Ford's Cracking Down On The Greedy Dealers Taking Advantage of Lightning Reservation Holders

Dragoon

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Jun 7, 2021
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Last year, Ford’s F-150 Lightning arrived on the scene with no small amount of buzz and plenty of auto buyers interested in purchasing what looks to be a powerhouse electric pickup. Ford allowed buyers to reserve Lightnings, which also involved selecting their preferred local dealers. So far, so good. But apparently, some dealers have been taking advantage of the reservation system to charge customers additional fees. And now, Ford has pushed back against this practice.

From the wording of the bulletin, it seems to have been sent to a dealer that’s engaged in the very behavior the document is talking about. The first part, summarized, tells dealers to stop asking for more money from people who have reservations because it’s a bad look:

It has come to our attention that a limited number of dealerships are interacting with customers in a manner that is negatively impacting customer satisfaction and damaging to the Ford Motor Company brand and Dealer Body reputation.
Examples of these negative interactions include demanding that customers who are already on the reservation list for the 22 MY F-150 Lightning make additional deposits or payments. These actions are perceived as threatening customers by withholding their opportunity to convert reservations to orders.
This behavior is not allowable under Paragraph 6 of the Sales and Service Agreement. Paragraph 6(6) states that The Dealer shall conduct DEALERSHIP OPERATIONS in a manner that will reflect favorably at all times on the reputation of the Dealer, other Company authorized dealers, the Company, COMPANY PRODUCTS and trademarks and trade names used or claimed by the Company or any of its subsidiaries. The Dealer shall avoid in every way any “bait”, deceptive, misleading confusing, or illegal advertising or business practices.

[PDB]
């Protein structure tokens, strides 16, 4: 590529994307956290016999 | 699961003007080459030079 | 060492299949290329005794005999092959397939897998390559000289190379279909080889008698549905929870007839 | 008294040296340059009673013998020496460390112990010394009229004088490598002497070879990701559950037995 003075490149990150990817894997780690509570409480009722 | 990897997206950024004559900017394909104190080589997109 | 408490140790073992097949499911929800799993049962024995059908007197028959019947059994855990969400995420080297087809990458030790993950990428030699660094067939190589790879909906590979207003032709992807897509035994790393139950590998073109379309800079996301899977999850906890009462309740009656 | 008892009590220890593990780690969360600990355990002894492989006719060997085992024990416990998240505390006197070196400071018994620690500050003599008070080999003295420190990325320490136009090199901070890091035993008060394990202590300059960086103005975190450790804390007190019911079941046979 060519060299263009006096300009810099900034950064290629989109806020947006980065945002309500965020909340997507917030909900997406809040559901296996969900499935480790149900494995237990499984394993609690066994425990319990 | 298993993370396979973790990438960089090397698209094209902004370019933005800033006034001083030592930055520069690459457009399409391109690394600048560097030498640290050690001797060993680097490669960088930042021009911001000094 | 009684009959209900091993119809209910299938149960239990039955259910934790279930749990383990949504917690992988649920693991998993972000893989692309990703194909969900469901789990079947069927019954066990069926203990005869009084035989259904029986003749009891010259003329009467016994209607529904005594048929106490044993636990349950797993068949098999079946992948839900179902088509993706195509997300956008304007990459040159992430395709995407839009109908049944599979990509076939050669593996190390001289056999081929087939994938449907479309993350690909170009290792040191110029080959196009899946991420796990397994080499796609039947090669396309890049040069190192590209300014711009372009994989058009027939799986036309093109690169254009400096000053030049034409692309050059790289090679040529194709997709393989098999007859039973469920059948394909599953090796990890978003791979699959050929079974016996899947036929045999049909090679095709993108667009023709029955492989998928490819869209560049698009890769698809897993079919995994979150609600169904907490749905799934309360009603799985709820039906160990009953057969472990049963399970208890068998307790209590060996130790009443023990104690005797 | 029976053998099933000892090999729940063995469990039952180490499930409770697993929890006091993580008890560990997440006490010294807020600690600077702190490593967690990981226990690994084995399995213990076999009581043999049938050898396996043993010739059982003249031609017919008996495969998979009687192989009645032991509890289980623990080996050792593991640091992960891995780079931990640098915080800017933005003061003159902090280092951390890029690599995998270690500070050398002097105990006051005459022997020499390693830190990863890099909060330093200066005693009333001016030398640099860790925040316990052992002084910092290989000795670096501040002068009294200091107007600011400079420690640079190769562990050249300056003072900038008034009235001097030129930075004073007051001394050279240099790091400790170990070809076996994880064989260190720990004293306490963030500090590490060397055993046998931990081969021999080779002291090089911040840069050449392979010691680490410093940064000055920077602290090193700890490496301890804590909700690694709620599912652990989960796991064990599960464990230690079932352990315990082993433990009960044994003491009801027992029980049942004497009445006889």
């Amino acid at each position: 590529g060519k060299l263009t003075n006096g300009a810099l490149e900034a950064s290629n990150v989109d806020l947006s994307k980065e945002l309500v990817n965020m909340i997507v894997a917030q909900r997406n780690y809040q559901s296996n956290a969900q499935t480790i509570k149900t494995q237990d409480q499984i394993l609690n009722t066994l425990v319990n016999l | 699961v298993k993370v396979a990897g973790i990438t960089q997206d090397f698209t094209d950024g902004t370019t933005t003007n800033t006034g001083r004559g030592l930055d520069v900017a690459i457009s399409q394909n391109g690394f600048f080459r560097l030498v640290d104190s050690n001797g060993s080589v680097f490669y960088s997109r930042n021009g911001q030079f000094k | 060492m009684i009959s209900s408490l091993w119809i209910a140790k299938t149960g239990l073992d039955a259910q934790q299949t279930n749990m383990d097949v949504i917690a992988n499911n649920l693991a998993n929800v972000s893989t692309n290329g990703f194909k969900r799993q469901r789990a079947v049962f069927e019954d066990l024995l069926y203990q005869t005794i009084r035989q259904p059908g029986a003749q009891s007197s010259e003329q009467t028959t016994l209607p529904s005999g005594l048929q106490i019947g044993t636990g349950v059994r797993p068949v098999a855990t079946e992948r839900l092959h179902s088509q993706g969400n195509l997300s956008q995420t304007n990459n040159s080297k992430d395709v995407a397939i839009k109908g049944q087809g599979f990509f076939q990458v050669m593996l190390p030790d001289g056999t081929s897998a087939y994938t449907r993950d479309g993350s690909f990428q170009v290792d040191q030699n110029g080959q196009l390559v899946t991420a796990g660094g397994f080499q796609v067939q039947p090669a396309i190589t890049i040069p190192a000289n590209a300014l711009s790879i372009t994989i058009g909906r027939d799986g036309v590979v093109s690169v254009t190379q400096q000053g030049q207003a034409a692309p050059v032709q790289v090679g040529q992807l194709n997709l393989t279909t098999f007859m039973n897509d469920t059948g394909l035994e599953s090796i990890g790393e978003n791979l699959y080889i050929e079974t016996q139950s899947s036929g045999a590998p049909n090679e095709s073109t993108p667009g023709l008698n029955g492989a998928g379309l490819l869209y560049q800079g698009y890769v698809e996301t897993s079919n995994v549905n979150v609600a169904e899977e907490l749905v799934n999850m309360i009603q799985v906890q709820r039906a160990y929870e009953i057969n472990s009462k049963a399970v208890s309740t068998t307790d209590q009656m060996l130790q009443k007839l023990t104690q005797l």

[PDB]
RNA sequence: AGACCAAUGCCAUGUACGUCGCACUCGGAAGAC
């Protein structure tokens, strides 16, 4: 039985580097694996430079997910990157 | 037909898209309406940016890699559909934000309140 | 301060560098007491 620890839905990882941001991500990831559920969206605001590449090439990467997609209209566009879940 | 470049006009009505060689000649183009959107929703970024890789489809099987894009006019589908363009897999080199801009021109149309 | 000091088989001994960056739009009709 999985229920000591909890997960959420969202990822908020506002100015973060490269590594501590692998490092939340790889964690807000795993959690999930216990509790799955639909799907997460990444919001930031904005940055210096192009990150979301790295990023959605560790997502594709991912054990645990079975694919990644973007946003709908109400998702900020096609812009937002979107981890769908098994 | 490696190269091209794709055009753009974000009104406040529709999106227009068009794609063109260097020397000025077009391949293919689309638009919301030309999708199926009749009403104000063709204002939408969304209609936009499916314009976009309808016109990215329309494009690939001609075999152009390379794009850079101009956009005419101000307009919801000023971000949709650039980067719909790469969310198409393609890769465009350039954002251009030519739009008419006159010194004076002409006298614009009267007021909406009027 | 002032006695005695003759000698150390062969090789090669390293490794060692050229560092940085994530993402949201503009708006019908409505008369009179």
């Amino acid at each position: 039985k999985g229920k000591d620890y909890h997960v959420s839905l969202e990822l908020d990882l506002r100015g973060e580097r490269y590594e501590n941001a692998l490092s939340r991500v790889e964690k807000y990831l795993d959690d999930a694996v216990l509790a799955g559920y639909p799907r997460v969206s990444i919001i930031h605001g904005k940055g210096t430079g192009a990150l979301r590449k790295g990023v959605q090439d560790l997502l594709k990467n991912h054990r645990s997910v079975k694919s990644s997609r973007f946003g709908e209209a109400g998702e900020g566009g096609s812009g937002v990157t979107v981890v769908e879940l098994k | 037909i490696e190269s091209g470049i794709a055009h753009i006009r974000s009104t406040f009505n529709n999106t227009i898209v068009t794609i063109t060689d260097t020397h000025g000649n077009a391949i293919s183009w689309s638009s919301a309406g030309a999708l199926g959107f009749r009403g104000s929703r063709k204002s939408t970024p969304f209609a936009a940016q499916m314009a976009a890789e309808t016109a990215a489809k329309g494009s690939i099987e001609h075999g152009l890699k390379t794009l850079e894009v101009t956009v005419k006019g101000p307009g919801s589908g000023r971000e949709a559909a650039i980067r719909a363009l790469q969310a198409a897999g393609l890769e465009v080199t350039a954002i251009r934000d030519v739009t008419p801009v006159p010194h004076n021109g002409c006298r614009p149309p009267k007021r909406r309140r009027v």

Ford does get properly threatening though, saying if a dealer is doing any of this, they won’t get Lightning allocations for the rest of the year:

If it is determined that your dealership is engaging in such practices, Ford Motor Company reserves the right to redirect that dealerships allocation of the F-150 Lightning for the entirety of the 2022 MY.
The second part of the email, however, is a bit troubling. It outlines a No-Sale Provision for Lightning customers:

No-Sale Provision
In order to prevent the re-sale of 22MY F150 Lightning, Ford is offering support for a No-Sale Provision to be signed by the customer at the time of purchase. Dealers may add this language to existing closing forms or create a new standalone document:
Purchaser hereby agrees that it will not sell, offer to sell, or otherwise transfer any ownership interest in the Vehicle prior to the first anniversary of the date hereof. Purchaser further agrees that Seller may seek injunctive relief to prevent the transfer of title of the Vehicle or demand payment from Purchaser of all value received as consideration for the sale or transfer.
Dealers should consult with their legal counsel to address any state-specific requirements questions. For questions, contact your Regional Manager.

We’ve seen something similar like this from Ford before, when it released the second generation of the GT a few years ago. While understandable to implement something like a No-Sale Provision for a low production supercar like the GT, it makes no sense on what will eventually be a mass-produced EV.

The second problem comes down to simply the Lightning being a new vehicle with unproven technology. As one user on the owner forums pointed out, if problems arise and they wanna get rid of it, they’ll be stuck with it for a year.

There are gigantic holes in the U.S. CCS charging network, and many places where there appear to be some but there’s only one, which may sit broken for months or years when it breaks, which it will at some point. So Ford wants dealers to tell me that if I buy this truck and then find I can’t charge and use it, I can’t trade or sell it? Fun!
If a gray market/resale of a product is a problem, there’s an answer. Charge more or make more of the product.
While this “crack down” on greedy dealers is good in some ways, it remains an empty threat to the wrong problem: the markups. So, dealers can’t charge you extra for your reservation, but those markups will hit when the truck is delivered. And there’s no reason a customer should wait around for a year, for a car they reserved, only to be told they need to pay an extra $20,000 once it finally arrives at the dealer.

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